NEW YORK -- The National Prayer Breakfast - a Washington tradition since 1953 - is by custom a respite from partisan bickering. President Donald Trump shattered that tradition Thursday with aggressive remarks that buoyed his allies but dismayed a wide spectrum of faith leaders.
“A bipartisan prayer breakfast is the last place one would expect to find political attacks on opponents,” said the Rev. Tom Lambrecht, general manager of the conservative United Methodist magazine Good News. “Our country would benefit from a return to the kind of civility and grace reflected in Jesus’ words.”
Trump set the tone for his remarks even before speaking - holding up two newspapers with the headline “ACQUITTED” to herald the Senate’s vote Wednesday against removing him from office.
In a keynote address before Trump’s speech, Arthur Brooks, a Harvard professor and president of a conservative think tank, had decried a “crisis of contempt and polarization” and urged his listeners to ”love your enemies."
“I don't know if I agree with you,” said Trump. He then took a swipe at Utah Sen. Mitt Romney, a member of the Church of Jesus Christ of Latter-day Saints who had cited his faith in becoming the only Republican to vote for Trump's removal.
“I don't like people who use their faith as justification for doing what they know is wrong," Trump said.
“Nor do I like people who say, 'I pray for you' when you know that is not so,” Trump added, in a reference to House Speaker Nancy Pelosi, who has offered that message even as she led the impeachment effort.
Pelosi, a practicing Catholic, reiterated that she often prays for Trump.
“I pray hard for him because he’s so off the track of our constitution, our values, our country,” she said after the breakfast. “He really needs our prayers.”
One of Trump’s leading allies in the conservative Christian evangelical community, the Rev. Robert Jeffress of the Southern Baptist megachurch First Baptist Dallas, embraced the president’s remarks.
“I think the president was completely right in what he said,” Jeffress said. “It’s not politically correct, but he didn’t get to be president by being politically correct.”
Jeffress, who said he dined with Trump and Prayer Breakfast organizers at the White House on Wednesday, said the criticism of Pelosi was justified.
“When you have been under nonstop attack for the last three years from people who want to destroy you and your family, it’s a little hard to hear them say, ‘I want to pray for you,’ ” he said. “It’s hypocritical.”
As for Romney, Jeffress contended that the senator’s decision to vote for Trump’s removal “seems more based on self-promotion than religious beliefs.”
Among Romney’s fellow Mormons in Utah, views were mixed.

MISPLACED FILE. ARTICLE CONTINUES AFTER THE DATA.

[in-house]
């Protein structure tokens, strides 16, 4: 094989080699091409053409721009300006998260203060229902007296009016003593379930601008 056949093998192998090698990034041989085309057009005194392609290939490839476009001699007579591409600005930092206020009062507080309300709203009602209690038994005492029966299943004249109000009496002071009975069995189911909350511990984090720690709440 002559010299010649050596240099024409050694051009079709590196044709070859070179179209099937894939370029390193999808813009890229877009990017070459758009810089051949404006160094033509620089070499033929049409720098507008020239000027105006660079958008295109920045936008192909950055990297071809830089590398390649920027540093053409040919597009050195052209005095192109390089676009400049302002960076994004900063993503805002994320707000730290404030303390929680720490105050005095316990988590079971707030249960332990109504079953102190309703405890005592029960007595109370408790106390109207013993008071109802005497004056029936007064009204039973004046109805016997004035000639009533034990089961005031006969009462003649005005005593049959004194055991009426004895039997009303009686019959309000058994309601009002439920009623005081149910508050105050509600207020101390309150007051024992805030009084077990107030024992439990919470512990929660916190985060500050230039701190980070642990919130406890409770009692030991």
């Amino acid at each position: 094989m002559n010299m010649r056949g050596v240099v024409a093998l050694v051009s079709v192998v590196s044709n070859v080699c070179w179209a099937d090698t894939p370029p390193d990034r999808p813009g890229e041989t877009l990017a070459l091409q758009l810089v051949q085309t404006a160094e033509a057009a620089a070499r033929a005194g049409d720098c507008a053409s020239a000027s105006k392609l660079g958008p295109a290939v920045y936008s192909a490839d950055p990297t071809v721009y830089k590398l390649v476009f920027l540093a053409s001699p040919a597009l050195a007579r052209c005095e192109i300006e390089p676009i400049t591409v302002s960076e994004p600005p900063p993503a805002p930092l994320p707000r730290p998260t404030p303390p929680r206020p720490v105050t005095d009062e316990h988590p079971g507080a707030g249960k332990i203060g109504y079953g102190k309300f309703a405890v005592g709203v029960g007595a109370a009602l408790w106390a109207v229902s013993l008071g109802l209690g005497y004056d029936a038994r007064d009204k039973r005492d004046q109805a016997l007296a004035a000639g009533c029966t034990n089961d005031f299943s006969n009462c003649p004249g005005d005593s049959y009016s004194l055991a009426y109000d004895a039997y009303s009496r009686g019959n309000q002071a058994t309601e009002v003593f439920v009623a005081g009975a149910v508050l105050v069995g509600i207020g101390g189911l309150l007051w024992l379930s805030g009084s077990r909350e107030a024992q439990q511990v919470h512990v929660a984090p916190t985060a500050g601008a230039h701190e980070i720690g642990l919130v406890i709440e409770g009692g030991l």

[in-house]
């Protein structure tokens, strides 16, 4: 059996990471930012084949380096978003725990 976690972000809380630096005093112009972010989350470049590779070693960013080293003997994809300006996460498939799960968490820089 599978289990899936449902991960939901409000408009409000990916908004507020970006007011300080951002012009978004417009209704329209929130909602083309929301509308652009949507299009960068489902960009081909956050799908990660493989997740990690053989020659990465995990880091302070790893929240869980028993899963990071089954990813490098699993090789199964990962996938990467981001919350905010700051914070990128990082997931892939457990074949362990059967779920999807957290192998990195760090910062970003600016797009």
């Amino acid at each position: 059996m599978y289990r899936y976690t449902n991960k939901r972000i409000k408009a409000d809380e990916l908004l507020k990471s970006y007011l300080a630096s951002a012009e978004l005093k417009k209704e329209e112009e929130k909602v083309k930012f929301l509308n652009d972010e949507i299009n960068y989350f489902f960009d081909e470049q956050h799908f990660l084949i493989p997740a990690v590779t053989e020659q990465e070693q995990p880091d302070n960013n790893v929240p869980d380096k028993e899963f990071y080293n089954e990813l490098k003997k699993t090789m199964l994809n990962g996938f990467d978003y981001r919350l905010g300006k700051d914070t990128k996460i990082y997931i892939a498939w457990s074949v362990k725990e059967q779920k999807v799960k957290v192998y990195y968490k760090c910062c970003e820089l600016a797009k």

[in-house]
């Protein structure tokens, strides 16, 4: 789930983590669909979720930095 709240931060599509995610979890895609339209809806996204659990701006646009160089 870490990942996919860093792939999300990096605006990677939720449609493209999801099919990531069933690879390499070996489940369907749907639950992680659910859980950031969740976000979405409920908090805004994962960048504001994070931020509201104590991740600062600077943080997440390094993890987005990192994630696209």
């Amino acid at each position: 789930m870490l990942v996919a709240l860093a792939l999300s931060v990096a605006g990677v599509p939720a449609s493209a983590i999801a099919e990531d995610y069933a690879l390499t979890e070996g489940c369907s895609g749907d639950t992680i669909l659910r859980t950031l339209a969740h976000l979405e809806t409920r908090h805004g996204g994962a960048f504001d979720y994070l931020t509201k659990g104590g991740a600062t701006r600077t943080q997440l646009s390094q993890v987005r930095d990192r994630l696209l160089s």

“I don’t like that he’s the only member of the U.S. Senate on the Republican side who says, ‘I’m a man of God’ so he has to vote a certain way,” said former GOP legislator Mike Noel.
However, Emma Petty Addams, executive director of Mormon Women for Ethical Government, said Romney “really exemplifies the way faith can be used in the public sphere in a very positive way.”
The Rev. Jim Wallis, founder of the Christian social justice group Sojourners, took note of Trump’s assertion that faith should not be used as a justification for doing what someone knows is wrong.
"Apply this logic to Trump's white evangelical supporters: they are willing to trade off and even sell out Jesus for the reward of getting judges they like in the Supreme Court,” Wallis said via email. “Jesus taught us to welcome immigrants, to reject the use of racial bigotry, to avoid lying and to respect and love all people as they are made in the image of God.”
Professor Robert Franklin, who teaches moral theology at Emory University’s Candler School of Theology in Atlanta, also evoked Jesus.
“If the president is feeling persecuted, he would be well served to spend quality time with his pastor while studying what Jesus did when he was persecuted,” Franklin suggested. “The religion of Jesus promotes the virtues of humility, self-accountability, forgiveness and reconciliation.”
A Conservative Jewish rabbi in Encino, California, Noah Farkas of the Valley Beth Shalom congregation, asserted that both Romney and Pelosi “are moved by their respective faith traditions.”
“I find it deeply problematic that the president uses the National Prayer Breakfast to lambaste the faith of his opponents,” Farkas said. ”He forgets the history of faith in this country, and disrespects others who speak from their sense of faithful conscience.”
At Liberty University in Lynchburg, Virginia - where Trump ally Jerry Falwell Jr. is president - English professor Karen Swallow Prior said Trump’s breakfast remarks prompted her to reflect on how religious faith can be politicized.
“The problem with such statements is not Trump himself, but rather they reveal how American Christianity has become a kind of currency whose value depends on whose possession it’s in,” she wrote via email.
Toward the end of his remarks, Trump conceded that these issues of faith are not simple.
“I'm sorry. I apologize. I'm trying to learn. It's not easy,” he said. “When they impeach you for nothing and then you're supposed to like them, it's not easy folks. I do my best."
Associated Press reporter Lindsay Whitehurst contributed from Salt Lake City.